By Chris Cow
Spartan Race is all about ripping people out of their comfort zones, testing their boundaries, and focusing a spotlight on any holes in an athlete’s training. Nowhere is this more obvious that in their 12h hurricane heat.
Spartan Race started their hurricane heat tradition in August of 2011, during Hurricane Irene, which shut down the race in Amesbury, MA. Spartan founder Joe De Sena led a bunch of athletes and staffers to play on the course for several hours. Since then, the hurricane heat has been a staple of most races, and has morphed into a team building event where teams work together to accomplish some set goals which vary greatly from one event to the next. The 12h hurricane heat was the brainchild of Tony Matesi and had its debut at the Las Vegas Spartan Super in 2014. Unlike the regular 3-4h hurricane heat, which boasts a success rate very close to 100%, the 12h combines team building exercises with direct, individual competition, and historically has a finisher rate around 40%. This event was the 9th in the series, and took place at the anniversary race of the first class.
While close to 10,000 athletes tackled the Spartan Super in Las Vegas this weekend, another select group stepped up to the challenge offered by the HH12hr. Seventy three people signed up for this event, but only 56 brave men and women showed up at 8 am on Apr. 18th to get started, bringing along such enigmatic items as 5’ of ½” chain, a padlock with key, 30 lbs in your pack (20 for women), a multitool, bandana, and a raw egg. Quickly, the group was ordered to the familiar task of stacking firewood for the fire jump near the finish line, with a minor twist of having to incorporate a throne into the design. Once this was completed, we moved over near the Tarzan Swing to do 300 synchronized burpees. Our next task was to divide up into teams and search the course for a tire that Tony had found when scouting the area. This was not your normal tire, but a massive 1000+ lb tractor tire which was partially filled with dirt and had a few nails sticking out of it. The group had to hoist this monster into the air and carry it about 2 miles back into the festival area. Once that task was complete, things really got started.
The first elimination challenge of the 12h event was next; at 11:45 AM the hurricane heaters were to run the entire Spartan Super course with a strict 3h time hack. We were responsible for all obstacles and burpee penalties for missed obstacles, but were encouraged to ask politely to skip the line at obstacles with a backup. Those who missed the time hack were done for the day. Immediately after the 3h was up, the second elimination challenge “Survival of the Fittest” took place, and runners had to head back onto the course, up the first big hill to mile 1.5, where we were instructed to make a right turn up a steep mountain path to locate a pail at the top and return with one of the tennis balls contained therein. There were only 30 tennis balls in the bucket. Anyone without a ball could no longer be an official finisher; though in typical Spartan fashion, those who had been eliminated at this stage could opt to do a 1000 burpee buy-in (within the 3.5-4h remaining) to be an unofficial finisher.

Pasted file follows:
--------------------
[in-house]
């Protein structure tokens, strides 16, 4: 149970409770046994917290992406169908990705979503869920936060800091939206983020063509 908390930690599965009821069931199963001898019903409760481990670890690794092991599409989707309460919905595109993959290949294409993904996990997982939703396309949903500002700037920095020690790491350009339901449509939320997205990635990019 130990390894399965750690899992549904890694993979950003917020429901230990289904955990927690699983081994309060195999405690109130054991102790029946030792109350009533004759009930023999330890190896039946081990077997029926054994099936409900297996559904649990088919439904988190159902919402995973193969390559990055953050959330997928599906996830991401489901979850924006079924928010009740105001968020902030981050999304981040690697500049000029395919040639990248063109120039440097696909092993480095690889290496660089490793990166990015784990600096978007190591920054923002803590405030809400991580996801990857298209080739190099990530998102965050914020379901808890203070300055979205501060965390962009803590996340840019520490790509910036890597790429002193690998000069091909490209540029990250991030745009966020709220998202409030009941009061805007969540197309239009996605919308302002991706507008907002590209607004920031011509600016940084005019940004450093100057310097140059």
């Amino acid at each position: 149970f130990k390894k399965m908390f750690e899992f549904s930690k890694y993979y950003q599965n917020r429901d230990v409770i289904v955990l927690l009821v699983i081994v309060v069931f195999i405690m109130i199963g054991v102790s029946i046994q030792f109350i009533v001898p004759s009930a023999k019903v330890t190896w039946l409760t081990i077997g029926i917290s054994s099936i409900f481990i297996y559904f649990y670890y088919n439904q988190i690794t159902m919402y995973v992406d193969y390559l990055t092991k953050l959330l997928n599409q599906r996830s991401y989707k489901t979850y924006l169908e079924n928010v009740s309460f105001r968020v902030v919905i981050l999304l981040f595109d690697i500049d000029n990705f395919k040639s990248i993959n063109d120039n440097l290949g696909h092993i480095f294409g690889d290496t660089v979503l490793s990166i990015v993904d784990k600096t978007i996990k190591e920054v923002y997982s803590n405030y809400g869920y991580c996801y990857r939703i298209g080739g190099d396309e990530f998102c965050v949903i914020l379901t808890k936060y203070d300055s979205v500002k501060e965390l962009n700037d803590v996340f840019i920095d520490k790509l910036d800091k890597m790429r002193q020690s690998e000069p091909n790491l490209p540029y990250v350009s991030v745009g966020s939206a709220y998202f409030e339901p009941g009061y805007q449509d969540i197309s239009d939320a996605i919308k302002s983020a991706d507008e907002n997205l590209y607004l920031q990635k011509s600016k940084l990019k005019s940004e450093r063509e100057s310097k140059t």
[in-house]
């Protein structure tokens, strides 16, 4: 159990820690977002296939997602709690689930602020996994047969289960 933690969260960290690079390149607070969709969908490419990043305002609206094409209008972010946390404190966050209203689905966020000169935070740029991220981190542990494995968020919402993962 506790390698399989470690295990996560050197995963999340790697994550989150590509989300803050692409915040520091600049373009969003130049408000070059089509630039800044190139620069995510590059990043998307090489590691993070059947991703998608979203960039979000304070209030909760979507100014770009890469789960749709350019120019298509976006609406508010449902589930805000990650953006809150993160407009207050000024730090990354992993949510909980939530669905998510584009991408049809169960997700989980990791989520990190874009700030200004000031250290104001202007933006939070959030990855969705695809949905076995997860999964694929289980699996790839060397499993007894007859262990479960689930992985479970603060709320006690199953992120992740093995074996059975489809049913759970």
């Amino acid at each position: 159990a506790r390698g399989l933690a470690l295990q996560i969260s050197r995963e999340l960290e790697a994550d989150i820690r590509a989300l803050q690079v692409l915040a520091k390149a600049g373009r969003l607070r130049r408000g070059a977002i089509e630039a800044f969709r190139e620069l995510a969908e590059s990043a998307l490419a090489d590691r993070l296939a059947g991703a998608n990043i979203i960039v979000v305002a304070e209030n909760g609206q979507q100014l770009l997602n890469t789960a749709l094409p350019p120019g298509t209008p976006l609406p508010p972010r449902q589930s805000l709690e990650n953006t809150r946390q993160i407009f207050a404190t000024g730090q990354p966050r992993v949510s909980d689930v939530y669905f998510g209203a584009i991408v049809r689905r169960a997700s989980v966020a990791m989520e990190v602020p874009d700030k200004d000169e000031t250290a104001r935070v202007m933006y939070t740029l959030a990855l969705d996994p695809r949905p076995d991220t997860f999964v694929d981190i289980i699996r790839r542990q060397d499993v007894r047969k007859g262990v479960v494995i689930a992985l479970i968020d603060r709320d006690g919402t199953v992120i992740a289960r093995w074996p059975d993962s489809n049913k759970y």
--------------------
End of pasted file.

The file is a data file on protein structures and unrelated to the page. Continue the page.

At this point, the remaining athletes were turned over to the not-so-tender ministrations of Kyoul Cha, who ran us through a number of exercises from his Ronin System training program that included Iron Chair, rope tension drills, and one-armed bear crawls, stressing already strained muscles.
After the PT and a quick gear check to confirm that we’d brought everything and that our egg was still intact, we discovered what the chain and padlock were for, as each member locked their chain over their right shoulder and under their left arm. The remaining length of chain was then zip-tied to the chain of the person in front of them. Once the chain gang had formed, we had to go through the nearby mud pit, under the dunk wall, and over the slippery wall (quite a challenge!), all without breaking any more of the zip ties. Once over the wall, we went back under the dunk wall and through the mud pit, then had to maneuver our way through the very long barbed wire crawl, still tied together. When everyone had finally made it under the barbed wire, we continued for ~1/2 mile trek through the desert back to the finisher area, where we were finally allowed to break the zip ties. Many thought we were done at this point, but they were mistaken, as we met back at the slippery wall, where we were treated to 30 more hydro burpees in the large puddle that had formed, then made sugar cookies by rolling around in the sand/dust.
At our final task of jumping the fire, we were joined by a few of the previously eliminated competitors who had completed their 1000 burpee buy-in, took the obligatory group photo, and were finally finished; sore, cold, filthy, and very proud of ourselves and each other.
The Spartan HH12hr is not for the faint of heart. It will test you and break you down physically and mentally, and in doing so, will make you stronger. Fifty-six started, 30 earned their official finisher patch, and 4 others paid the penalty to be counted as unofficial finishers. Those who were unsuccessful this time have vowed to be back to take on the madness again. The simple patch that’s awarded for finishing this event is never given away, but instead is earned with sweat, and blood. Tears are optional.
Fun and Difficulty Factor: 5/5
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